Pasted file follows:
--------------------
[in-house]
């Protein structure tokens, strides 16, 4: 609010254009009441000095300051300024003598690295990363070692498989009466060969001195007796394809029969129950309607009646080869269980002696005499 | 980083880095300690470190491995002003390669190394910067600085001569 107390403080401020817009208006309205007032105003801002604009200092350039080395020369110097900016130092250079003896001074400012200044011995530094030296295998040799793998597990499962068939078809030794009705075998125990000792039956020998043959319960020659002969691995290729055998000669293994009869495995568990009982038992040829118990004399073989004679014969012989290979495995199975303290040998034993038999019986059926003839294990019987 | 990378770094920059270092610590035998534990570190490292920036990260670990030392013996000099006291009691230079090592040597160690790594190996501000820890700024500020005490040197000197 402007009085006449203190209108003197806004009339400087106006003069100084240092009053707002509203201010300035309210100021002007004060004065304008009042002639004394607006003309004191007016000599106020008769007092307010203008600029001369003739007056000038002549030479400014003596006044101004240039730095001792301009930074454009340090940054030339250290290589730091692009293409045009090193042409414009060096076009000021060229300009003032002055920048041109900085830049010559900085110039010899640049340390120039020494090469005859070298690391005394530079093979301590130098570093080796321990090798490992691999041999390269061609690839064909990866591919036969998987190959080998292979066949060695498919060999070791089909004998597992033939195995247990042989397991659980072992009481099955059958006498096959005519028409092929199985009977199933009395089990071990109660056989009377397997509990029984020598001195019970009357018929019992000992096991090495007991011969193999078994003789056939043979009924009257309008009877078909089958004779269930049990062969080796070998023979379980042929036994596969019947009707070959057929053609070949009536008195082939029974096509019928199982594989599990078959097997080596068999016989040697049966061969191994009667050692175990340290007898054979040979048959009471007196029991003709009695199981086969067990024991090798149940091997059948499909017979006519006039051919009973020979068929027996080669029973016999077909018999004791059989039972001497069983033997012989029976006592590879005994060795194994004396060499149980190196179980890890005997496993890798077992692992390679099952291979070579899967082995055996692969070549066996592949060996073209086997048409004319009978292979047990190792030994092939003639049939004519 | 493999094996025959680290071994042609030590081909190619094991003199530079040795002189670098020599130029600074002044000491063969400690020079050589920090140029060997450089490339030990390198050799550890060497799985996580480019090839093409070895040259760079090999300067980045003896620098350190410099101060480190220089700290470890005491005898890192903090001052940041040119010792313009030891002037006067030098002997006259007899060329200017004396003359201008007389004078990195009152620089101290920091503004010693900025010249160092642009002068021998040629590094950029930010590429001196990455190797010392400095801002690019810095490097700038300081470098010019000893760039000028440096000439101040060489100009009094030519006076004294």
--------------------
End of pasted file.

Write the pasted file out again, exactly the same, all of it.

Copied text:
[in-house]
């Protein structure tokens, strides 16, 4: 609010254009009441000095300051300024003598690295990363070692498989009466060969001195007796394809029969129950309607009646080869269980002696005499 | 980083880095300690470190491995002003390669190394910067600085001569 107390403080401020817009208006309205007032105003801002604009200092350039080395020369110097900016130092250079003896001074400012200044011995530094030296295998040799793998597990499962068939078809030794009705075998125990000792039956020998043959319960020659002969691995290729055998000669293994009869495995568990009982038992040829118990004399073989004679014969012989290979495995199975303290040998034993038999019986059926003839294990019987 | 990378770094920059270092610590035998534990570190490292920036990260670990030392013996000099006291009691230079090592040597160690790594190996501000820890700024500020005490040197000197 402007009085006449203190209108003197806004009339400087106006003069100084240092009053707002509203201010300035309210100021002007004060004065304008009042002639004394607006003309004191007016000599106020008769007092307010203008600029001369003739007056000038002549030479400014003596006044101004240039730095001792301009930074454009340090940054030339250290290589730091692009293409045009090193042409414009060096076009000021060229300009003032002055920048041109900085830049010559900085110039010899640049340390120039020494090469005859070298690391005394530079093979301590130098570093080796321990090798490992691999041999390269061609690839064909990866591919036969998987190959080998292979066949060695498919060999070791089909004998597992033939195995247990042989397991659980072992009481099955059958006498096959005519028409092929199985009977199933009395089990071990109660056989009377397997509990029984020598001195019970009357018929019992000992096991090495007991011969193999078994003789056939043979009924009257309008009877078909089958004779269930049990062969080796070998023979379980042929036994596969019947009707070959057929053609070949009536008195082939029974096509019928199982594989599990078959097997080596068999016989040697049966061969191994009667050692175990340290007898054979040979048959009471007196029991003709009695199981086969067990024991090798149940091997059948499909017979006519006039051919009973020979068929027996080669029973016999077909018999004791059989039972001497069983033997012989029976006592590879005994060795194994004396060499149980190196179980890890005997496993890798077992692992390679099952291979070579899967082995055996692969070549066996592949060996073209086997048409004319009978292979047990190792030994092939003639049939004519 | 493999094996025959680290071994042609030590081909190619094991003199530079040795002189670098020599130029600074002044000491063969400690020079050589920090140029060997450089490339030990390198050799550890060497799985996580480019090839093409070895040259760079090999300067980045003896620098350190410099101060480190220089700290470890005491005898890192903090001052940041040119010792313009030891002037006067030098002997006259007899060329200017004396003359201008007389004078990195009152620089101290920091503004010693900025010249160092642009002068021998040629590094950029930010590429001196990455190797010392400095801002690019810095490097700038300081470098010019000893760039000028440096000439101040060489100009009094030519006076004294």